An analogy is an employment dispute between employer and employee. It is right and proper to try to amicably resolve disputes via discussion and mutual consent but we all know that when the two parties remain at loggerheads it is the law the ultimately steps in a decides in a manner that binds both parties.

Put simply the law can force people to act or prevent people from taking actions in a way informal discussions cannot.

The SENDay Times is fully supportive, indeed participates in, awareness campaigns to raise the level of knowledge in society of SEND, but our contribution to this multi-layered approach is to empower parents and young persons to obtain their rights through the law when they are otherwise refused.

If a local authority (LA) refuses an EHCP then no amount of pleading will remedy the matter – only a legal appeal will work.

So, back to ASD – where a school or LA is unsympathetic towards an autistic child, or seeks to punish an autistic child for exhibiting distressed behaviour (meltdowns) then the following quotes can be deployed to show how such behaviour is an intrinsic part of autism which must be managed, not punished.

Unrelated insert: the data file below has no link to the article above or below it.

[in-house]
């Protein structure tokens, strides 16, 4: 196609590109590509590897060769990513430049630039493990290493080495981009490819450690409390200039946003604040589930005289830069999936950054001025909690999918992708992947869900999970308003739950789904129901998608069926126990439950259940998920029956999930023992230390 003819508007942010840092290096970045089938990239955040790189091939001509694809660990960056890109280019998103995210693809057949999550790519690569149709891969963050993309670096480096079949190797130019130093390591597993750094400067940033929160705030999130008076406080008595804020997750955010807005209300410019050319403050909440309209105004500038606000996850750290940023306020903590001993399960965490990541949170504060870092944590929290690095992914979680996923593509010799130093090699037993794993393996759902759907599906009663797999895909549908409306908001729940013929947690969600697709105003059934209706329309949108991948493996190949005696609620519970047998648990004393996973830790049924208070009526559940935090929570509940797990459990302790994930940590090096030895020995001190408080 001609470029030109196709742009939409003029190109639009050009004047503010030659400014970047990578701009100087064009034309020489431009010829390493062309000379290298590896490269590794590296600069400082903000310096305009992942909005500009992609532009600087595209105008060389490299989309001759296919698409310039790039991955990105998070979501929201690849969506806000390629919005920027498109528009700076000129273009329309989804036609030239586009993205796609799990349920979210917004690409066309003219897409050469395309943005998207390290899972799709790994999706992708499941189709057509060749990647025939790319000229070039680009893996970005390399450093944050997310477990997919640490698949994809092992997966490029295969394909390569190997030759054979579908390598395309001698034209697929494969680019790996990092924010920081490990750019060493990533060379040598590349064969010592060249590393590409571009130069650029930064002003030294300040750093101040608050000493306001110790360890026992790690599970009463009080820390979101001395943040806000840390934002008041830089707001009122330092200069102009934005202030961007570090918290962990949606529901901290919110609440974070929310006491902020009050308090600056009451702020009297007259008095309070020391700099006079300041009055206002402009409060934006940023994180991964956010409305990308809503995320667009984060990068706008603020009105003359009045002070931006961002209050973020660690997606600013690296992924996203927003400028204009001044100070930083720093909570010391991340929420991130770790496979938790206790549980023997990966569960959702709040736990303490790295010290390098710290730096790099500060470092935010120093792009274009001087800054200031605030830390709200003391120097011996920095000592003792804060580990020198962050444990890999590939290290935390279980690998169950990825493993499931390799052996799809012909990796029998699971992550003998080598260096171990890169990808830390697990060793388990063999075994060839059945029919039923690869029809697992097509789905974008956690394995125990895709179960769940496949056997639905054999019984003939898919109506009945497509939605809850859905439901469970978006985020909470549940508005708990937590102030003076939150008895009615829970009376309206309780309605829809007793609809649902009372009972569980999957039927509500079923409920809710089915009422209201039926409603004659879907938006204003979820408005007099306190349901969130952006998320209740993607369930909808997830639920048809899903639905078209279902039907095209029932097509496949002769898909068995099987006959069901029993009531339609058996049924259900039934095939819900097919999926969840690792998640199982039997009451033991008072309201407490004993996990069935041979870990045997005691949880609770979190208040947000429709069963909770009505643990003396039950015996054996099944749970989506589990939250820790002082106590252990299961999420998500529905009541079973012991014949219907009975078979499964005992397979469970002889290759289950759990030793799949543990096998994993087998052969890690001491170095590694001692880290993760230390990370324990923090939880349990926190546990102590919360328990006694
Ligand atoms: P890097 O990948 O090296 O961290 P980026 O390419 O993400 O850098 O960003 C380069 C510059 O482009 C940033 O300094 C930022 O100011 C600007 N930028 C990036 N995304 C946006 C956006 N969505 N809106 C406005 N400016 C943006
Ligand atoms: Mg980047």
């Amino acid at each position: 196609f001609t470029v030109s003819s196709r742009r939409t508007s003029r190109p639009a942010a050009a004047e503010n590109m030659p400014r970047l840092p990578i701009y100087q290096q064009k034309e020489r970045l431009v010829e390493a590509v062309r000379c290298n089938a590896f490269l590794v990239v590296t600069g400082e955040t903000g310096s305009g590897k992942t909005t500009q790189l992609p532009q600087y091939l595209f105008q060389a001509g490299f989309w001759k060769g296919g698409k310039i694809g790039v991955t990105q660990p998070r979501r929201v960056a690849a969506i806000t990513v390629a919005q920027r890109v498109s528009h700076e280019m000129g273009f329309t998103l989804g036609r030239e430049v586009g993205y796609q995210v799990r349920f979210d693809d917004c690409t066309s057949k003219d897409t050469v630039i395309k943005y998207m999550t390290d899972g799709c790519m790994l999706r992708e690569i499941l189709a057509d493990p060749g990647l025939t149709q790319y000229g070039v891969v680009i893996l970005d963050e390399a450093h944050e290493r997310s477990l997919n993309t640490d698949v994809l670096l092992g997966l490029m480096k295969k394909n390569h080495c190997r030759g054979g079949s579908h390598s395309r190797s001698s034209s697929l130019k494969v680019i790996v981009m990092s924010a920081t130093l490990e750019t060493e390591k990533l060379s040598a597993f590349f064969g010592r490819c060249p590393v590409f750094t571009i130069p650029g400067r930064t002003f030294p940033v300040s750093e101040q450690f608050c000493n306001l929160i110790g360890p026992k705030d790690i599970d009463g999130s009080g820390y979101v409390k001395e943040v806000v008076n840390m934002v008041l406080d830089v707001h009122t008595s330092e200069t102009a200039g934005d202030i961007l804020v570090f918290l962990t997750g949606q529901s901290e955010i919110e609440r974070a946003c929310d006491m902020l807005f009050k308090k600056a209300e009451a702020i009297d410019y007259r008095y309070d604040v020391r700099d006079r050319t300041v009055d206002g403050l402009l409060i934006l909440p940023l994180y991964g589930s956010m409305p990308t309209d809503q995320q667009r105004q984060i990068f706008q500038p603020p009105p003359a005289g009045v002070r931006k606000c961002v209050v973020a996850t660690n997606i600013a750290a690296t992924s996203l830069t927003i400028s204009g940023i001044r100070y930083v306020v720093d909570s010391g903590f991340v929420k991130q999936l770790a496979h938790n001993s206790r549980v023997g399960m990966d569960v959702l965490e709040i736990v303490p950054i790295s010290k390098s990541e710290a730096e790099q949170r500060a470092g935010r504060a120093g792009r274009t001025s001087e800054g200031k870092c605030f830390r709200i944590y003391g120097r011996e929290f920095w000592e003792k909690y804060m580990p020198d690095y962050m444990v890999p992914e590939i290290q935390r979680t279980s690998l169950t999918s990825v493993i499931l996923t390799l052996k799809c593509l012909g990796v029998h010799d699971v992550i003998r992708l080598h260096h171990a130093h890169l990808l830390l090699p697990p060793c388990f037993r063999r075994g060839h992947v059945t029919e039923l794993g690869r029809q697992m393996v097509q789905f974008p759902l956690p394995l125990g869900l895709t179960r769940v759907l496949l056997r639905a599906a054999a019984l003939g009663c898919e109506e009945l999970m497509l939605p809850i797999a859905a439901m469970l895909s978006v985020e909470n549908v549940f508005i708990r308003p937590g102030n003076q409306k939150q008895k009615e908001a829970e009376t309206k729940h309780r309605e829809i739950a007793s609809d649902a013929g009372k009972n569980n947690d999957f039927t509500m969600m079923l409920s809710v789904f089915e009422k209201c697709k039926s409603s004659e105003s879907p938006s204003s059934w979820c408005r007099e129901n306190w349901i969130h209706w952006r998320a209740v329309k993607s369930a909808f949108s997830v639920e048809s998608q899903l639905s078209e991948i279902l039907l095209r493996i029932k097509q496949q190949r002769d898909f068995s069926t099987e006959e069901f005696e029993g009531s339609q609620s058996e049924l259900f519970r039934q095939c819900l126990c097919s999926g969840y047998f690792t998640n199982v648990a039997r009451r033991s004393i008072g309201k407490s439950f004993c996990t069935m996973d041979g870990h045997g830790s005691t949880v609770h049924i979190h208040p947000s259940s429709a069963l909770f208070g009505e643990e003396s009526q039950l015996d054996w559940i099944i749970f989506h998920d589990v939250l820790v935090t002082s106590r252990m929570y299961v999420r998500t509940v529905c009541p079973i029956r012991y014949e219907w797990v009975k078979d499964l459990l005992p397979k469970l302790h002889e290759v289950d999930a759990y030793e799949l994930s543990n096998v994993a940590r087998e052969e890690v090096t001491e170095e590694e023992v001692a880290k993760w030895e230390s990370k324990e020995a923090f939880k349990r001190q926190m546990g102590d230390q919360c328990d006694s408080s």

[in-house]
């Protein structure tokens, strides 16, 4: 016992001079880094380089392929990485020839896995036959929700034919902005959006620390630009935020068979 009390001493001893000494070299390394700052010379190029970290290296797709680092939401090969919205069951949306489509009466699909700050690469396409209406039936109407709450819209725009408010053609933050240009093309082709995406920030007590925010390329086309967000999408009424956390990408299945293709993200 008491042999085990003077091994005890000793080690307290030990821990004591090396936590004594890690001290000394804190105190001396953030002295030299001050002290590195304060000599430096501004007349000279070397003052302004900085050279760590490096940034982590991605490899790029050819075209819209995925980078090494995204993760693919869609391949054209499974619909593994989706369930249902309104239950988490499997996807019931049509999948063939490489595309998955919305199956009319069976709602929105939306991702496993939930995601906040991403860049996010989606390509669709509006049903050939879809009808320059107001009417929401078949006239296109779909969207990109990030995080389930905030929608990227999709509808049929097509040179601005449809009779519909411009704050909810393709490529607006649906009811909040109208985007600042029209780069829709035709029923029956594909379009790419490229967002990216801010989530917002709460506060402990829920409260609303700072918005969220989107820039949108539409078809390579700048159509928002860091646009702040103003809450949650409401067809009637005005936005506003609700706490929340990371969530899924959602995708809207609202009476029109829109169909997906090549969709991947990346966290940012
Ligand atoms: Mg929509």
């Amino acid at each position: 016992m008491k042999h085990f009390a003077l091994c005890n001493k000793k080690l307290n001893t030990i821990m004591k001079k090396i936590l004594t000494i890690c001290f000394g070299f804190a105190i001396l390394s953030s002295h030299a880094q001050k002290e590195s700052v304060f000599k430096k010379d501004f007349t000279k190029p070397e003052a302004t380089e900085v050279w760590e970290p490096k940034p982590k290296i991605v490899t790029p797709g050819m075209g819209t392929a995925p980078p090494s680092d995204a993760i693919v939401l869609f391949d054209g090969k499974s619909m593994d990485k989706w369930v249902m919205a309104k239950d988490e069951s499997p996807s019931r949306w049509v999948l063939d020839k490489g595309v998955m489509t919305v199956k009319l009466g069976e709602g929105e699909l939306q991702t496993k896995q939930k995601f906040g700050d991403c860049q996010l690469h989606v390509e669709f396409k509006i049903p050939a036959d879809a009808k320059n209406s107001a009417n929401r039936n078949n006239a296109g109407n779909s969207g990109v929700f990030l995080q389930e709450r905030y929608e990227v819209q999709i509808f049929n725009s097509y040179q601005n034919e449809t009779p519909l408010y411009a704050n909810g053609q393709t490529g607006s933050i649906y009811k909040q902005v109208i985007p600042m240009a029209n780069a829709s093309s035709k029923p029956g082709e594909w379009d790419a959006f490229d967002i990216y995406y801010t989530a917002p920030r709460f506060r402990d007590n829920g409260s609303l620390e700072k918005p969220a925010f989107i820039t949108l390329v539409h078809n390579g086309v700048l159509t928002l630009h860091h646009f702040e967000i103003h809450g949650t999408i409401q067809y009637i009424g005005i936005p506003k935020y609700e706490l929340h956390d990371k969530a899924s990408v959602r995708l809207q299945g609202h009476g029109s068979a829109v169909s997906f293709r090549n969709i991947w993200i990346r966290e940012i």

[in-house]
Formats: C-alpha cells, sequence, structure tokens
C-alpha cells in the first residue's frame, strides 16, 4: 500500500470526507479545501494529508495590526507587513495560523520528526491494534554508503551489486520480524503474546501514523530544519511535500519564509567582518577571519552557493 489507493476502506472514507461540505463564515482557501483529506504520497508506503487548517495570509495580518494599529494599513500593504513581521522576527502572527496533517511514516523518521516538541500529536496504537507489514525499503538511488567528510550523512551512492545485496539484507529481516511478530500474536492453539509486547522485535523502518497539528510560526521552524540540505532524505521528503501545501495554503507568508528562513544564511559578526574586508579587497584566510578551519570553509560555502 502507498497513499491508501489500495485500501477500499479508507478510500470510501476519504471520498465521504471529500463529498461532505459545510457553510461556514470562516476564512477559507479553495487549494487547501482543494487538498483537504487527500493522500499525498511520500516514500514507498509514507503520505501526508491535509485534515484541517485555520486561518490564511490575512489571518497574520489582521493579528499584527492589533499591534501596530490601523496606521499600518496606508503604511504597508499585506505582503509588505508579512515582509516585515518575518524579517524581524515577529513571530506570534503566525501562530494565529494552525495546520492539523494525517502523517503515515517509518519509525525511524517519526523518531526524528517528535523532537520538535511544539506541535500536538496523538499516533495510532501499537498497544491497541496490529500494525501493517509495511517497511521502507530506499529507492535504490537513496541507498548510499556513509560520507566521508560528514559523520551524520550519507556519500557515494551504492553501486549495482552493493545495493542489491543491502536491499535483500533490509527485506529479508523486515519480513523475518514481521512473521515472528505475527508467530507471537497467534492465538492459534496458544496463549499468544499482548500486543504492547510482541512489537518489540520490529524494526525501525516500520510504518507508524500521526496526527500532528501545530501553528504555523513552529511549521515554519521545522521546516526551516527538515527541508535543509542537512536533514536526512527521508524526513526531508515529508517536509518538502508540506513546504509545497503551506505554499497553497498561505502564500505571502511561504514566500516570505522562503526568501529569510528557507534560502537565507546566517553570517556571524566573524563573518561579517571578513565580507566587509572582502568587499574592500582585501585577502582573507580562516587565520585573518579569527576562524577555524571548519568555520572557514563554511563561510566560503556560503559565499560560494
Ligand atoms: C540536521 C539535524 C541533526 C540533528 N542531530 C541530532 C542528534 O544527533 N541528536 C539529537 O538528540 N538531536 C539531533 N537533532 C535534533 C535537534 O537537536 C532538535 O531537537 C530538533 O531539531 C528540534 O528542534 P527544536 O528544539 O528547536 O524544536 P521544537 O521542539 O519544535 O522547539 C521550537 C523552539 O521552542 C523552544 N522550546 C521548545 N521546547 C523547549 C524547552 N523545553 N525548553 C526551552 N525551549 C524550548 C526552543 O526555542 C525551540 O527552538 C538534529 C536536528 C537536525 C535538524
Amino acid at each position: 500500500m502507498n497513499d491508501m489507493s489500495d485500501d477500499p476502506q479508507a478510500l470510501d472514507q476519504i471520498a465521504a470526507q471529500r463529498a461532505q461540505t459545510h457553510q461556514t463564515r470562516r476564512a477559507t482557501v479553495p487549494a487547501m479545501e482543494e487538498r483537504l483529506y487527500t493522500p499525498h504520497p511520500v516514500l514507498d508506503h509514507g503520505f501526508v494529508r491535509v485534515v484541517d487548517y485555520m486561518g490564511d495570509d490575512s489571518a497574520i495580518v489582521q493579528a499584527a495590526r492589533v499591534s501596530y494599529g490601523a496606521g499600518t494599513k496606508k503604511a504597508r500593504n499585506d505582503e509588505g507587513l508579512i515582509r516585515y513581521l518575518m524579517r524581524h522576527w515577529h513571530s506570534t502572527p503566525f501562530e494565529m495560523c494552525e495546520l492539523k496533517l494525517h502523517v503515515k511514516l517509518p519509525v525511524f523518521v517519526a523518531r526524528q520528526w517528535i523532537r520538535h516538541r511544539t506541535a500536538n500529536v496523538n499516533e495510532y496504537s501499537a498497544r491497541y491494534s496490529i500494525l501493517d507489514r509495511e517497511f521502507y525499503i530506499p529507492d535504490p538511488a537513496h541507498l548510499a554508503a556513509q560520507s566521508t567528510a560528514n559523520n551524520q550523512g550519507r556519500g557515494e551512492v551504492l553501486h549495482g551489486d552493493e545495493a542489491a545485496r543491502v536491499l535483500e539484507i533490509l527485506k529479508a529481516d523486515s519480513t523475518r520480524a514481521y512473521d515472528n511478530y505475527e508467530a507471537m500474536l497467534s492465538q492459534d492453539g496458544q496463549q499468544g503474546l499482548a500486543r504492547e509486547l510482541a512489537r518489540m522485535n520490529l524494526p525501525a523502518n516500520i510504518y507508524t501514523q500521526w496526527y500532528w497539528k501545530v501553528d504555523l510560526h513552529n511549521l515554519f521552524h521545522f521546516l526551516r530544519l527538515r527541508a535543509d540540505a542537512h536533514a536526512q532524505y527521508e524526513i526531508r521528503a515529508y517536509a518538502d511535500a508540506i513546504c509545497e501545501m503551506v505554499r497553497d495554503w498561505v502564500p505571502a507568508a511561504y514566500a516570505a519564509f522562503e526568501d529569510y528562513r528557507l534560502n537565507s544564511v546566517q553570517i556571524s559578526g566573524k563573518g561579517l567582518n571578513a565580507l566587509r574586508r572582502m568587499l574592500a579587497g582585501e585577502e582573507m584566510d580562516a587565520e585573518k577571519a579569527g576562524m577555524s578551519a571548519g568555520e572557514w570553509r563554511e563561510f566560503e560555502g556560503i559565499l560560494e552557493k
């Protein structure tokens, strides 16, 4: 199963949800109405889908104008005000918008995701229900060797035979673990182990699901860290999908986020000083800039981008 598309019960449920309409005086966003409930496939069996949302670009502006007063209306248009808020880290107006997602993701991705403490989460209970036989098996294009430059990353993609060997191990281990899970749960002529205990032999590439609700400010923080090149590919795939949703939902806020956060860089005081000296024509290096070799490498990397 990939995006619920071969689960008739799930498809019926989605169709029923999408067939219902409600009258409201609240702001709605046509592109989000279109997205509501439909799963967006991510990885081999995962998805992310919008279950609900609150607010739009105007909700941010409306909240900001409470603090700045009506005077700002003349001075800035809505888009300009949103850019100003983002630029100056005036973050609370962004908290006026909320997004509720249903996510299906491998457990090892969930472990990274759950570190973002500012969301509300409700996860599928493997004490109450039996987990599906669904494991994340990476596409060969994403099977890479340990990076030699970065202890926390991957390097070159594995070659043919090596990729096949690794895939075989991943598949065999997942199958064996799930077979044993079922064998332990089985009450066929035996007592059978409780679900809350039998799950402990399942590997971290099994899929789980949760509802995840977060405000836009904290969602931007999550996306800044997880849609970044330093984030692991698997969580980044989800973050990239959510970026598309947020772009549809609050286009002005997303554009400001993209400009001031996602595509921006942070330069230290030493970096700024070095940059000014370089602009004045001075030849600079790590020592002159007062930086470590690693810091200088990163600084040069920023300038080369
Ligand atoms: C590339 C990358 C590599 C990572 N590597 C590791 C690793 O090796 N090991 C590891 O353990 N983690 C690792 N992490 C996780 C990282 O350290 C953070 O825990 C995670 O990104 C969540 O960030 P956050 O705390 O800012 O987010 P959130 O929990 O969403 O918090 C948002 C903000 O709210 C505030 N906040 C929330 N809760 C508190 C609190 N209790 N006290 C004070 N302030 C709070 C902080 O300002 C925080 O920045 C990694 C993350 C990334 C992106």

High Court on Autism

The following is obiter but useful. The High Court said in D and E (parent with Autism):

“1. Autism, including Asperger syndrome, is a lifelong developmental disability affecting how people communicate with others and sense the world around them. Autism is a spectrum condition and although autistic people will share certain characteristics, everyone will be different. To have a diagnosis of autism, a person will have difficulties with social communication and integration and will demonstrate restricted, repetitive patterns of behaviour, interests, or activities.

2. Many autistic people will have difficulties with the following areas, although this is not a definitive list:
(a) Literal interpretation of language;
(b) Unclear, vague and ambiguous instructions;
(c) Unwritten rules;
(d) Unexpected and sudden change;